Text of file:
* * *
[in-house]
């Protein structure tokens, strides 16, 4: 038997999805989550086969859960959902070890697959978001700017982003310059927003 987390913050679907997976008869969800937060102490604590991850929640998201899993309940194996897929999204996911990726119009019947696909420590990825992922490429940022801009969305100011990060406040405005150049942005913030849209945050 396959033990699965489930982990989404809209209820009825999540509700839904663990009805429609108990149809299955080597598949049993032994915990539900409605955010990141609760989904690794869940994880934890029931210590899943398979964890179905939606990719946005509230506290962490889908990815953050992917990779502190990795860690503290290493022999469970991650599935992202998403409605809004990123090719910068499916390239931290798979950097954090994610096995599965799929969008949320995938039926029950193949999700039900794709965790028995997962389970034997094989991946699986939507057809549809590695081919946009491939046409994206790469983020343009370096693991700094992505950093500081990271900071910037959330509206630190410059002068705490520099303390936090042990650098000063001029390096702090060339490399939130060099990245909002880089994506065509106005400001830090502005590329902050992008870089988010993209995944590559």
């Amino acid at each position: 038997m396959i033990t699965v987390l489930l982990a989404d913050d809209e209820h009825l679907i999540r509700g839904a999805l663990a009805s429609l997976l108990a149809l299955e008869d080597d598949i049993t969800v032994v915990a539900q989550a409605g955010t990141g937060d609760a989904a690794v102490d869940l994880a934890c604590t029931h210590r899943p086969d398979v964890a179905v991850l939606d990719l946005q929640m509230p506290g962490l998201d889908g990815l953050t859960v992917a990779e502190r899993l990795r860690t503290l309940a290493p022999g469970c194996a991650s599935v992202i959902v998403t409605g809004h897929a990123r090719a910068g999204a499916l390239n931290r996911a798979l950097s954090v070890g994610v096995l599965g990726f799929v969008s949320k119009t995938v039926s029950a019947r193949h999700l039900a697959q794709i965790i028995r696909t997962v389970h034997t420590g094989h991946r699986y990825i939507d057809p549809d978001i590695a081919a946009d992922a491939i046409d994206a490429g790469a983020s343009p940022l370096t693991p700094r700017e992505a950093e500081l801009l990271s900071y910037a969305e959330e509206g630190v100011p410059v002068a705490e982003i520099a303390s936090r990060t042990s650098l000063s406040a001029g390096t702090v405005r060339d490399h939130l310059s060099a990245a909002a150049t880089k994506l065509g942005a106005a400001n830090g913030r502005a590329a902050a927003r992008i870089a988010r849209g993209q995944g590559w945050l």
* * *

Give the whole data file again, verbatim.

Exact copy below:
[in-house]
């Protein structure tokens, strides 16, 4: 038997999805989550086969859960959902070890697959978001700017982003310059927003 987390913050679907997976008869969800937060102490604590991850929640998201899993309940194996897929999204996911990726119009019947696909420590990825992922490429940022801009969305100011990060406040405005150049942005913030849209945050 396959033990699965489930982990989404809209209820009825999540509700839904663990009805429609108990149809299955080597598949049993032994915990539900409605955010990141609760989904690794869940994880934890029931210590899943398979964890179905939606990719946005509230506290962490889908990815953050992917990779502190990795860690503290290493022999469970991650599935992202998403409605809004990123090719910068499916390239931290798979950097954090994610096995599965799929969008949320995938039926029950193949999700039900794709965790028995997962389970034997094989991946699986939507057809549809590695081919946009491939046409994206790469983020343009370096693991700094992505950093500081990271900071910037959330509206630190410059002068705490520099303390936090042990650098000063001029390096702090060339490399939130060099990245909002880089994506065509106005400001830090502005590329902050992008870089988010993209995944590559």
């Amino acid at each position: 038997m396959i033990t699965v987390l489930l982990a989404d913050d809209e209820h009825l679907i999540r509700g839904a999805l663990a009805s429609l997976l108990a149809l299955e008869d080597d598949i049993t969800v032994v915990a539900q989550a409605g955010t990141g937060d609760a989904a690794v102490d869940l994880a934890c604590t029931h210590r899943p086969d398979v964890a179905v991850l939606d990719l946005q929640m509230p506290g962490l998201d889908g990815l953050t859960v992917a990779e502190r899993l990795r860690t503290l309940a290493p022999g469970c194996a991650s599935v992202i959902v998403t409605g809004h897929a990123r090719a910068g999204a499916l390239n931290r996911a798979l950097s954090v070890g994610v096995l599965g990726f799929v969008s949320k119009t995938v039926s029950a019947r193949h999700l039900a697959q794709i965790i028995r696909t997962v389970h034997t420590g094989h991946r699986y990825i939507d057809p549809d978001i590695a081919a946009d992922a491939i046409d994206a490429g790469a983020s343009p940022l370096t693991p700094r700017e992505a950093e500081l801009l990271s900071y910037a969305e959330e509206g630190v100011p410059v002068a705490e982003i520099a303390s936090r990060t042990s650098l000063s406040a001029g390096t702090v405005r060339d490399h939130l310059s060099a990245a909002a150049t880089k994506l065509g942005a106005a400001n830090g913030r502005a590329a902050a927003r992008i870089a988010r849209g993209q995944g590559w945050l």